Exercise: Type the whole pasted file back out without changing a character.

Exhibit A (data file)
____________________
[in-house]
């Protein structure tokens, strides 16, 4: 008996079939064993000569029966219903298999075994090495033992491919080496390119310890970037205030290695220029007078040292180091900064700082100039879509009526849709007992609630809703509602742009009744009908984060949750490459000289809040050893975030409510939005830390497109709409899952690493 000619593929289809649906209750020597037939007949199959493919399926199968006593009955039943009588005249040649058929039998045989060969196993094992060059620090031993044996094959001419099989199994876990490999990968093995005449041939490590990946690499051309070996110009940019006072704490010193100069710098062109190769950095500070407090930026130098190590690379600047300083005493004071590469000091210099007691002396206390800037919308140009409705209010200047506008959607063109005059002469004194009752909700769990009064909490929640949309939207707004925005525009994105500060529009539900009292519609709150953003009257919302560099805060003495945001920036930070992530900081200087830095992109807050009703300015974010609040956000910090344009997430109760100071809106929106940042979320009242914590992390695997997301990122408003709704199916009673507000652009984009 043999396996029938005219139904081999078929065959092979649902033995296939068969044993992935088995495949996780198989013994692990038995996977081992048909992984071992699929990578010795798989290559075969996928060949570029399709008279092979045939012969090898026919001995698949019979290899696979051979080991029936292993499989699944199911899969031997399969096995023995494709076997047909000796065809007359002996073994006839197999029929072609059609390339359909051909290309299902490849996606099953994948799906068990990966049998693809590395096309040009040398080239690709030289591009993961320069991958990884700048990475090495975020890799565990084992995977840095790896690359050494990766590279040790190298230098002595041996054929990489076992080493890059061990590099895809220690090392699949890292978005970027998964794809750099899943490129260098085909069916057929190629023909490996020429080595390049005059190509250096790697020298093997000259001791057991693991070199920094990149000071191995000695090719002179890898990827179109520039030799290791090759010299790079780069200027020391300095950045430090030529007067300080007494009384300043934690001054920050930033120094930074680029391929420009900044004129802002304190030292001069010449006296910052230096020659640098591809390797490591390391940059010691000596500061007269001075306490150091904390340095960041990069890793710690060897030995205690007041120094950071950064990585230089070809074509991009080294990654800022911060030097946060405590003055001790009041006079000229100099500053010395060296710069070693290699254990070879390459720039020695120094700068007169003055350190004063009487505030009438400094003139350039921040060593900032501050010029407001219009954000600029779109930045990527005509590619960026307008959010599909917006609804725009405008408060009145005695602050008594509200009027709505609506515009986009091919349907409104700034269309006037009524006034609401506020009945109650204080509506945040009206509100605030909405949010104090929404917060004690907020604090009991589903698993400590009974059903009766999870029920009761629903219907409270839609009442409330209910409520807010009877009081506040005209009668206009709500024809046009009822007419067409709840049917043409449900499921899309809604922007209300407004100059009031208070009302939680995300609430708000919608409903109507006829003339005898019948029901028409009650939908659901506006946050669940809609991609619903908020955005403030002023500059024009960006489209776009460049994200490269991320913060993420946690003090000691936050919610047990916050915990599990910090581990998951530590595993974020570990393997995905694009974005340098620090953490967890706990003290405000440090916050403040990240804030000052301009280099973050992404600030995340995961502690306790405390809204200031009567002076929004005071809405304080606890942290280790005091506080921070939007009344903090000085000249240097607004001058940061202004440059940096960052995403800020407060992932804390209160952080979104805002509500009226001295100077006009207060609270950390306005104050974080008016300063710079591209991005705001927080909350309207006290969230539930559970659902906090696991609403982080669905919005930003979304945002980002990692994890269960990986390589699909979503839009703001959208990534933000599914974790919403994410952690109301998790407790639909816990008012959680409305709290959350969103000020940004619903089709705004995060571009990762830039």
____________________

[in-house]
């Protein structure tokens, strides 16, 4: 008996079939064993000569029966219903298999075994090495033992491919080496390119310890970037205030290695220029007078040292180091900064700082100039879509009526849709007992609630809703509602742009009744009908984060949750490459000289809040050893975030409510939005830390497109709409899952690493 000619593929289809649906209750020597037939007949199959493919399926199968006593009955039943009588005249040649058929039998045989060969196993094992060059620090031993044996094959001419099989199994876990490999990968093995005449041939490590990946690499051309070996110009940019006072704490010193100069710098062109190769950095500070407090930026130098190590690379600047300083005493004071590469000091210099007691002396206390800037919308140009409705209010200047506008959607063109005059002469004194009752909700769990009064909490929640949309939207707004925005525009994105500060529009539900009292519609709150953003009257919302560099805060003495945001920036930070992530900081200087830095992109807050009703300015974010609040956000910090344009997430109760100071809106929106940042979320009242914590992390695997997301990122408003709704199916009673507000652009984009 043999396996029938005219139904081999078929065959092979649902033995296939068969044993992935088995495949996780198989013994692990038995996977081992048909992984071992699929990578010795798989290559075969996928060949570029399709008279092979045939012969090898026919001995698949019979290899696979051979080991029936292993499989699944199911899969031997399969096995023995494709076997047909000796065809007359002996073994006839197999029929072609059609390339359909051909290309299902490849996606099953994948799906068990990966049998693809590395096309040009040398080239690709030289591009993961320069991958990884700048990475090495975020890799565990084992995977840095790896690359050494990766590279040790190298230098002595041996054929990489076992080493890059061990590099895809220690090392699949890292978005970027998964794809750099899943490129260098085909069916057929190629023909490996020429080595390049005059190509250096790697020298093997000259001791057991693991070199920094990149000071191995000695090719002179890898990827179109520039030799290791090759010299790079780069200027020391300095950045430090030529007067300080007494009384300043934690001054920050930033120094930074680029391929420009900044004129802002304190030292001069010449006296910052230096020659640098591809390797490591390391940059010691000596500061007269001075306490150091904390340095960041990069890793710690060897030995205690007041120094950071950064990585230089070809074509991009080294990654800022911060030097946060405590003055001790009041006079000229100099500053010395060296710069070693290699254990070879390459720039020695120094700068007169003055350190004063009487505030009438400094003139350039921040060593900032501050010029407001219009954000600029779109930045990527005509590619960026307008959010599909917006609804725009405008408060009145005695602050008594509200009027709505609506515009986009091919349907409104700034269309006037009524006034609401506020009945109650204080509506945040009206509100605030909405949010104090929404917060004690907020604090009991589903698993400590009974059903009766999870029920009761629903219907409270839609009442409330209910409520807010009877009081506040005209009668206009709500024809046009009822007419067409709840049917043409449900499921899309809604922007209300407004100059009031208070009302939680995300609430708000919608409903109507006829003339005898019948029901028409009650939908659901506006946050669940809609991609619903908020955005403030002023500059024009960006489209776009460049994200490269991320913060993420946690003090000691936050919610047990916050915990599990910090581990998951530590595993974020570990393997995905694009974005340098620090953490967890706990003290405000440090916050403040990240804030000052301009280099973050992404600030995340995961502690306790405390809204200031009567002076929004005071809405304080606890942290280790005091506080921070939007009344903090000085000249240097607004001058940061202004440059940096960052995403800020407060992932804390209160952080979104805002509500009226001295100077006009207060609270950390306005104050974080008016300063710079591209991005705001927080909350309207006290969230539930559970659902906090696991609403982080669905919005930003979304945002980002990692994890269960990986390589699909979503839009703001959208990534933000599914974790919403994410952690109301998790407790639909816990008012959680409305709290959350969103000020940004619903089709705004995060571009990762830039």